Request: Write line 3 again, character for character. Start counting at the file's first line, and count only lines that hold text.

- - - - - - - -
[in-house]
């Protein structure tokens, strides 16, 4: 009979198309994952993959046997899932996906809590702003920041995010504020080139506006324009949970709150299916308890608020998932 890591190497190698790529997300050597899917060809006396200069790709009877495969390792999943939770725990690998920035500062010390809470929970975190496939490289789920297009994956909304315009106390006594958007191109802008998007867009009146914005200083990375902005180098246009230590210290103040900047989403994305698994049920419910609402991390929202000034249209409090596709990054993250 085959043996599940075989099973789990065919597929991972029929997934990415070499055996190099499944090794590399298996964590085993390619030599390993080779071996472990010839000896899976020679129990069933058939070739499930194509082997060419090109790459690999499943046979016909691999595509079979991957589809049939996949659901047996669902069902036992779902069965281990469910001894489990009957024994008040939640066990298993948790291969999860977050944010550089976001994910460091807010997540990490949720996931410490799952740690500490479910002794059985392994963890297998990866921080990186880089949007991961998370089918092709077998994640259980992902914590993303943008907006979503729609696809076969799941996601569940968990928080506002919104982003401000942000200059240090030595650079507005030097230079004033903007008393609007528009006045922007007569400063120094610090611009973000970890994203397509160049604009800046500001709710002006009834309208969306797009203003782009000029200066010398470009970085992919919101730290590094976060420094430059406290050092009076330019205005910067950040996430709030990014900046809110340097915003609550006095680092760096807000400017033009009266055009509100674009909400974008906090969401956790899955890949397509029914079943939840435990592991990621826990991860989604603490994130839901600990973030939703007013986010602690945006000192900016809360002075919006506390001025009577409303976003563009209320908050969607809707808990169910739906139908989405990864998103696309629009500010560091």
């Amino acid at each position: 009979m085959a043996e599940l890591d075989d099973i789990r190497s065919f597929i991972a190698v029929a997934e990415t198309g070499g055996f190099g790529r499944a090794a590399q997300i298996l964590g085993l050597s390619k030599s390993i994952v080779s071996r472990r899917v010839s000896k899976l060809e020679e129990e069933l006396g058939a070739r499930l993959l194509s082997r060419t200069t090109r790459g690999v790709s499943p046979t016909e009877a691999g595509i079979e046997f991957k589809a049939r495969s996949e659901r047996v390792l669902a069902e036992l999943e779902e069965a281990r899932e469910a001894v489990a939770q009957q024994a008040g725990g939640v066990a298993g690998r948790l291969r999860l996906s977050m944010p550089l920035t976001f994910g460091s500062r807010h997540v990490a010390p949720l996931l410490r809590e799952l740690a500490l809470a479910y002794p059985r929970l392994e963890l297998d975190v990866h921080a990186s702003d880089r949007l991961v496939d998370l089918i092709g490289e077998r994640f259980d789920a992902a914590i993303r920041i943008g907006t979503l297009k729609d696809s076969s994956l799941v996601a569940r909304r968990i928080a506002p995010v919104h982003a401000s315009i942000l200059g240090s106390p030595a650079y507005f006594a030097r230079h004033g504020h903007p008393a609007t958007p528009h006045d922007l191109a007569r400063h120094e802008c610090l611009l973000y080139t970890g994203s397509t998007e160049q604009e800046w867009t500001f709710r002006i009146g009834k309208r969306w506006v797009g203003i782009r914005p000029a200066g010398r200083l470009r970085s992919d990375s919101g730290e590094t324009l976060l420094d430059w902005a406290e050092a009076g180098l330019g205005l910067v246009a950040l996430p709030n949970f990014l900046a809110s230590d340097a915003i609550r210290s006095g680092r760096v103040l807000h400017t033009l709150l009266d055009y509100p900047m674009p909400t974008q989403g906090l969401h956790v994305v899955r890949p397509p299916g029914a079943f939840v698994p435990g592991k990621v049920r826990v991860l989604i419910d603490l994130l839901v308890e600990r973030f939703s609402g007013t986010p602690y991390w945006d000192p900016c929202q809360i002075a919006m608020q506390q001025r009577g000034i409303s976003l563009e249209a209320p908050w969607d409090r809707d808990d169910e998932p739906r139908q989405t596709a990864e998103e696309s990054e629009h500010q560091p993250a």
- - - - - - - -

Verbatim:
């Amino acid at each position: 009979m085959a043996e599940l890591d075989d099973i789990r190497s065919f597929i991972a190698v029929a997934e990415t198309g070499g055996f190099g790529r499944a090794a590399q997300i298996l964590g085993l050597s390619k030599s390993i994952v080779s071996r472990r899917v010839s000896k899976l060809e020679e129990e069933l006396g058939a070739r499930l993959l194509s082997r060419t200069t090109r790459g690999v790709s499943p046979t016909e009877a691999g595509i079979e046997f991957k589809a049939r495969s996949e659901r047996v390792l669902a069902e036992l999943e779902e069965a281990r899932e469910a001894v489990a939770q009957q024994a008040g725990g939640v066990a298993g690998r948790l291969r999860l996906s977050m944010p550089l920035t976001f994910g460091s500062r807010h997540v990490a010390p949720l996931l410490r809590e799952l740690a500490l809470a479910y002794p059985r929970l392994e963890l297998d975190v990866h921080a990186s702003d880089r949007l991961v496939d998370l089918i092709g490289e077998r994640f259980d789920a992902a914590i993303r920041i943008g907006t979503l297009k729609d696809s076969s994956l799941v996601a569940r909304r968990i928080a506002p995010v919104h982003a401000s315009i942000l200059g240090s106390p030595a650079y507005f006594a030097r230079h004033g504020h903007p008393a609007t958007p528009h006045d922007l191109a007569r400063h120094e802008c610090l611009l973000y080139t970890g994203s397509t998007e160049q604009e800046w867009t500001f709710r002006i009146g009834k309208r969306w506006v797009g203003i782009r914005p000029a200066g010398r200083l470009r970085s992919d990375s919101g730290e590094t324009l976060l420094d430059w902005a406290e050092a009076g180098l330019g205005l910067v246009a950040l996430p709030n949970f990014l900046a809110s230590d340097a915003i609550r210290s006095g680092r760096v103040l807000h400017t033009l709150l009266d055009y509100p900047m674009p909400t974008q989403g906090l969401h956790v994305v899955r890949p397509p299916g029914a079943f939840v698994p435990g592991k990621v049920r826990v991860l989604i419910d603490l994130l839901v308890e600990r973030f939703s609402g007013t986010p602690y991390w945006d000192p900016c929202q809360i002075a919006m608020q506390q001025r009577g000034i409303s976003l563009e249209a209320p908050w969607d409090r809707d808990d169910e998932p739906r139908q989405t596709a990864e998103e696309s990054e629009h500010q560091p993250a």